The Beauty of Independent Publishing

George Braziller
Encounters: My Life in Publishing
(George Braziller, Inc., 2015)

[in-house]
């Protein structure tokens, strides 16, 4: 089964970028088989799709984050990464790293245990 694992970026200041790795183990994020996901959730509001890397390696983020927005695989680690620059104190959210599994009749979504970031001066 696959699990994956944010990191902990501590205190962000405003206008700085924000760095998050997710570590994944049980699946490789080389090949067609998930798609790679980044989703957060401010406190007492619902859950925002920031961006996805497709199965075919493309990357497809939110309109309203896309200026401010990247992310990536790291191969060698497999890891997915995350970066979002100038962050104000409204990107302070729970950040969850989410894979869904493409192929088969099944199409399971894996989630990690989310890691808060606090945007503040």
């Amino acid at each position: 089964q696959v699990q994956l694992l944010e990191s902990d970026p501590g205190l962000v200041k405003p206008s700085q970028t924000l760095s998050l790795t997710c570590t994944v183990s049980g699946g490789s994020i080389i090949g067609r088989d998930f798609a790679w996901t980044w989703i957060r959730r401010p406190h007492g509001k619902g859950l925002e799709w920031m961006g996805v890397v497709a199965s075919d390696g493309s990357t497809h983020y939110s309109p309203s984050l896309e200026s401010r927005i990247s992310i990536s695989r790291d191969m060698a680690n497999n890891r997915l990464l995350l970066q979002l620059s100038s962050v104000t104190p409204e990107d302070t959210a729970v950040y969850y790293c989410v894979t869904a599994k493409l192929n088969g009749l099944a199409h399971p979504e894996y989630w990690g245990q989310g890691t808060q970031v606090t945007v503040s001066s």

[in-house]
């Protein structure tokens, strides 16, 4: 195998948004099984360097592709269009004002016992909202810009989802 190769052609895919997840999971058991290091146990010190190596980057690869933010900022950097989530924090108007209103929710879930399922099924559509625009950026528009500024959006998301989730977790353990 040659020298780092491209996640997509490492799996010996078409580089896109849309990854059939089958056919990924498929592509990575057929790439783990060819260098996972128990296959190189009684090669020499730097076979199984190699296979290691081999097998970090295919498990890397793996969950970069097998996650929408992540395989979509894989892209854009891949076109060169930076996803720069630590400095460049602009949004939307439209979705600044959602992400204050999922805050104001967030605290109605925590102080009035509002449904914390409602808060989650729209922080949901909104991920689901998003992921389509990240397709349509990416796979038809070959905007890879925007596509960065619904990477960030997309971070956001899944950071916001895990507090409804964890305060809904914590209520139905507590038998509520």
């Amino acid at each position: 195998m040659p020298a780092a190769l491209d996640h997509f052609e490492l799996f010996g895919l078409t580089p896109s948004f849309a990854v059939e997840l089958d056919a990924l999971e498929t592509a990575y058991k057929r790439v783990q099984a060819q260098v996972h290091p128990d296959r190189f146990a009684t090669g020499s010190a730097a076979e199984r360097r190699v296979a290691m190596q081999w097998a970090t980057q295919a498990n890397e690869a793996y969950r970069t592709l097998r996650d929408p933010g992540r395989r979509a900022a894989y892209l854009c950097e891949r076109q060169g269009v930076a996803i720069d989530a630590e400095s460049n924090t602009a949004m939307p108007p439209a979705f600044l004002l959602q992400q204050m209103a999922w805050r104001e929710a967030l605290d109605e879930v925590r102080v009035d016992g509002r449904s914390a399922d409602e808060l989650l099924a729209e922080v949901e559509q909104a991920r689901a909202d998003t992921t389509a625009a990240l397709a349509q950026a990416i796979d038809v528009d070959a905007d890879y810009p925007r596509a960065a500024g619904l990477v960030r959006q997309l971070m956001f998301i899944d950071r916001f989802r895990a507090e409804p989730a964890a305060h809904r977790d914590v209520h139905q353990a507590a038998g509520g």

Along with James Laughlin of New Directions (founded in 1936) and Barney Rosset of Grove Press and Evergreen Review (1951 and 1957, respectively), George Braziller, of George Braziller Inc. (1955), who turns 100 this month, is one of the monumental figures in the history of American publishing. He is known for his strong-mindedness as a publisher and for his deep cultural and sociopolitical curiosity. Braziller has published books like La Question, the autobiography of Henri Alleg, the French-Algerian journalist and editor of a daily paper banned by French authorities in September 1965, who was arrested and tortured by French paratroopers during the Algerian War. And he published 365 Days, the young doctor Ronald Glasser’s chronicle of his tour of duty during the Vietnam War, famous for its account of a burn ward in a U.S. Army hospital at Camp Zama in Japan. Meanwhile he also brought to print the works of various international authors including Jean-Paul Sartre, Nathalie Sarraute, and Claude Simon of France; David Malouf of Australia; Janet Frame of New Zealand; Kathleen Raine of Great Britain; Carlo Emilio Gadda from Italy; Orhan Pamuk from Turkey; and Buchi Emecheta from Nigeria.